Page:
Also, Lauren Patten stops the show.
Jagged Little Pill, a new Broadway musical, is an inconsistent but ultimately triumphant reimagining of Alanis Morrissette's iconic 2019 album of the same name.
Show-writer Diablo Cody spun Morrissette's contradictory and conflicted odes to youthful angst into the story of the Healys, a picture-perfect Connecticut-dwelling family who—of course—have a few secrets. There's Mary Jane, an overachieving mom who finds herself in the midst of an opioid addiction; Steve, the father, a typically overworked lawyer; Nick, the beloved prodigal son who gets into Harvard but (shockingly) feels unfulfilled, and Frankie, the adopted youngest child, a budding activist struggling with being adopted and one of the few people of color in a mostly white and very wealthy town. Wealth hangs over the musical in a form that is never really addressed, but then again, Jagged Little Pill fundamentally bites off more than it could reasonably chew.
“Head Over Feet" Official Music Video | Jagged Little Pill www.youtube.com
As a character-driven musical, Jagged Little Pill shines and falters in this department. The three best-crafted characters in the show are Frankie, Mary Jane, and Frankie's best friend (with benefits), Jo, who struggles with her gender presentation (and her Christian mother's resistance to it) throughout the show. In a show so totally packed with disparate plotlines, the characters aren't always given the chance to fully grow into their personalities, and Jo's storyline could easily have been expanded. (Still, Lauren Patten's breathless rendition of "You Oughta Know" does make up for everything, despite being cut short by a dramatic revelation).
The show's overwhelming, kaleidoscopic nature may be be intentional. The musical was meant to be a maximalist work, one that reflects Morrissette's jam-packed songs by exploring tons of different social issues and the ways they intersect and bleed into each other. The show manages to tackle gun violence, sexuality, race and colorblindness, bullying, and—very prominently—#MeToo. Often the characters erupt into protests, holding signs that resemble those you might see at the next Women's March. For a show that tackles so many sensitive issues, Jagged Little Pill avoids the cringe-factor admirably, mostly focusing on the way the issues manifest themselves in characters' lives instead of excessively preaching.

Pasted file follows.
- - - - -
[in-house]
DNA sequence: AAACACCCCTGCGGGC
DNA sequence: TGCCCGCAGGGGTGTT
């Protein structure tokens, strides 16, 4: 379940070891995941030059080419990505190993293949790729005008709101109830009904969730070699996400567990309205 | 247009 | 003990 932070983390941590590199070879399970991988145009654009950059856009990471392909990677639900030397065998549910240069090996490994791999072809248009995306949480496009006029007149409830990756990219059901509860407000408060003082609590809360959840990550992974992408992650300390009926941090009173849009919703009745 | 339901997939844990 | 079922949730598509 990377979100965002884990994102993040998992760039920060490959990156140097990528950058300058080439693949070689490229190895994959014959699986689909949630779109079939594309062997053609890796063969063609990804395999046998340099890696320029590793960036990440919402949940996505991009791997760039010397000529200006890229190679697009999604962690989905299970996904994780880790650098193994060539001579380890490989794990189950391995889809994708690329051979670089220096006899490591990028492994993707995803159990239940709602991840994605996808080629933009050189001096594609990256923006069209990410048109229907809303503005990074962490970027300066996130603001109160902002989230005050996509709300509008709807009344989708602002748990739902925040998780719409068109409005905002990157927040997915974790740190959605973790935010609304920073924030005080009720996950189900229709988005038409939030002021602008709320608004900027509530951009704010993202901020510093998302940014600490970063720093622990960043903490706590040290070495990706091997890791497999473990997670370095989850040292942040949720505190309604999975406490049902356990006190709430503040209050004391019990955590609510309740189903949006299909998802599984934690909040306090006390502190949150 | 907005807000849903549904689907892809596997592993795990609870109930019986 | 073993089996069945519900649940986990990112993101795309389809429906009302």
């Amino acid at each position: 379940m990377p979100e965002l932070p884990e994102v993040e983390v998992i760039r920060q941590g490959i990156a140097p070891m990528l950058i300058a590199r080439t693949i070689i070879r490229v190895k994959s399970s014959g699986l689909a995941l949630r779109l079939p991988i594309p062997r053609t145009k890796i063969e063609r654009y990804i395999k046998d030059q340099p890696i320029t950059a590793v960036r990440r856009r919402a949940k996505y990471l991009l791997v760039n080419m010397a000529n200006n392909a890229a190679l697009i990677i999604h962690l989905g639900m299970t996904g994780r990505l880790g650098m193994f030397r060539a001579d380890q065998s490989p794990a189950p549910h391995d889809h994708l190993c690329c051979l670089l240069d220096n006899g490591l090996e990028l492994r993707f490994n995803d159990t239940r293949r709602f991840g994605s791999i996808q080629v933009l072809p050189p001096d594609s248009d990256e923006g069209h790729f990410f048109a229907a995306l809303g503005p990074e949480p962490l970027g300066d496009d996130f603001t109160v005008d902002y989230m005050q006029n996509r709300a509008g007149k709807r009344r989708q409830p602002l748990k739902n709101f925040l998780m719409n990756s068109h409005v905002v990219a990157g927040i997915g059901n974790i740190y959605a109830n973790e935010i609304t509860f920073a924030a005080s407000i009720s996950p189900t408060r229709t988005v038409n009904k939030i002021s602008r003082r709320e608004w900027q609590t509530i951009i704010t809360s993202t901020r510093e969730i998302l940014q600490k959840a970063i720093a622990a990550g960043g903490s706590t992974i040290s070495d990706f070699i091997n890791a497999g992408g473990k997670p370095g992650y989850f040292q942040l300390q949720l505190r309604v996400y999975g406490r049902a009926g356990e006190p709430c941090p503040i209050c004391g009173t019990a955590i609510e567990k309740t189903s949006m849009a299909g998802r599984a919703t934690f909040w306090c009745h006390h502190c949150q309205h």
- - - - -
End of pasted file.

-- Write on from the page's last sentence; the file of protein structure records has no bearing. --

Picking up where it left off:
Seeing the Present From the Future: "Jagged Little Pill" As a 2010s Time Capsule
Heading into 2020, it's intriguing to imagine how people might look back on this decade. Jagged Little Pill offers a window into what 2010s period pieces might look like: portraits of a time fraught with identity politics and addiction, whene the climate crisis and inequality loom large and yet at the same time, differing identities like queerness are becoming more and more accepted, and women's voices are finally being heard (in certain contexts) regarding assault and rape.
Despite the uniqueness of this time period, we're all still human, and the burning angst of Morrissette's songs meshes well with the chaos of the show's contemporary setting. The musical does an admirable job of threading Morrissette's slippery, elusive, cathartic songs into its narrative. Lyrically, Jagged Little Pill-era Morrissette works in contrasts and knots, and though the show's characters can feel underwritten at times, they're given permission to dive deep into their emotions and traumas through the music. Dance also features heavily; a battalion of athletic dancers often serve as physical manifestations of the same uncontrollable emotions that the music tries to express when the characters cannot.
Jagged Little Pill is at its best when it proves what we all know: that the people around us must be going through internal storms while smiling on the outside. Though unlike teen-angst-musical forefathers like Spring Awakening and Bare, it refrains from diving too deep into darkness, focusing instead on growing pains.
In the end, despite its roots in the present, this is the ageless story of an estranged mother and daughter. For Mary Jane, her arc is about letting go of her need to keep up appearances and addressing the pain and need for love that live under the ice sheath of perfectionism that cloaks her WASPy heart. For Frankie, it's about learning that she deserves to be seen for who she is—and that her race and her beliefs and her body shouldn't be swept aside. In the end, it's a tale of a mother and daughter both discovering themselves, setting themselves free in the present by confronting demons of the past. Their voices, like the best declarations of rage and hope, ring out a long time after the curtain closes.
Our Journey, Our Story | “You Learn" | Jagged Little Pill www.youtube.com
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